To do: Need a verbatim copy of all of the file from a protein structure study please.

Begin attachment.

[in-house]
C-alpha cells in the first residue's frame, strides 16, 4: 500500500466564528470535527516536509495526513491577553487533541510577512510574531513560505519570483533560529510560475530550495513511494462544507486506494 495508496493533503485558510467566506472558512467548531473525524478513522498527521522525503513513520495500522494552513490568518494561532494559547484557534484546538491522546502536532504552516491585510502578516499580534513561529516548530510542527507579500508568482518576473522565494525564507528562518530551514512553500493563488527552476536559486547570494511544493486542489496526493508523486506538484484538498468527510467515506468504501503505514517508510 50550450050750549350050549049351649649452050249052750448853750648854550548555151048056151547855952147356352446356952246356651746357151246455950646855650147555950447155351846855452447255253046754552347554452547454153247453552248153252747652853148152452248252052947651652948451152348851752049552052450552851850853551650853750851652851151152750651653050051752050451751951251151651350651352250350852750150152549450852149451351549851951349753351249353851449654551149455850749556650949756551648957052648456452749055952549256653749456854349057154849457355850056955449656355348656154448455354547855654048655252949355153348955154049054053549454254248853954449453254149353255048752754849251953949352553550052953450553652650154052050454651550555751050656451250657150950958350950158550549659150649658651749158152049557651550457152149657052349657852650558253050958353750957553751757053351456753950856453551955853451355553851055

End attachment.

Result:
[in-house]
C-alpha cells in the first residue's frame, strides 16, 4: 500500500466564528470535527516536509495526513491577553487533541510577512510574531513560505519570483533560529510560475530550495513511494462544507486506494 495508496493533503485558510467566506472558512467548531473525524478513522498527521522525503513513520495500522494552513490568518494561532494559547484557534484546538491522546502536532504552516491585510502578516499580534513561529516548530510542527507579500508568482518576473522565494525564507528562518530551514512553500493563488527552476536559486547570494511544493486542489496526493508523486506538484484538498468527510467515506468504501503505514517508510 50550450050750549350050549049351649649452050249052750448853750648854550548555151048056151547855952147356352446356952246356651746357151246455950646855650147555950447155351846855452447255253046754552347554452547454153247453552248153252747652853148152452248252052947651652948451152348851752049552052450552851850853551650853750851652851151152750651653050051752050451751951251151651350651352250350852750150152549450852149451351549851951349753351249353851449654551149455850749556650949756551648957052648456452749055952549256653749456854349057154849457355850056955449656355348656154448455354547855654048655252949355153348955154049054053549454254248853954449453254149353255048752754849251953949352553550052953450553652650154052050454651550555751050656451250657150950958350950158550549659150649658651749158152049557651550457152149657052349657852650558253050958353750957553751757053351456753950856453551955853451355553851055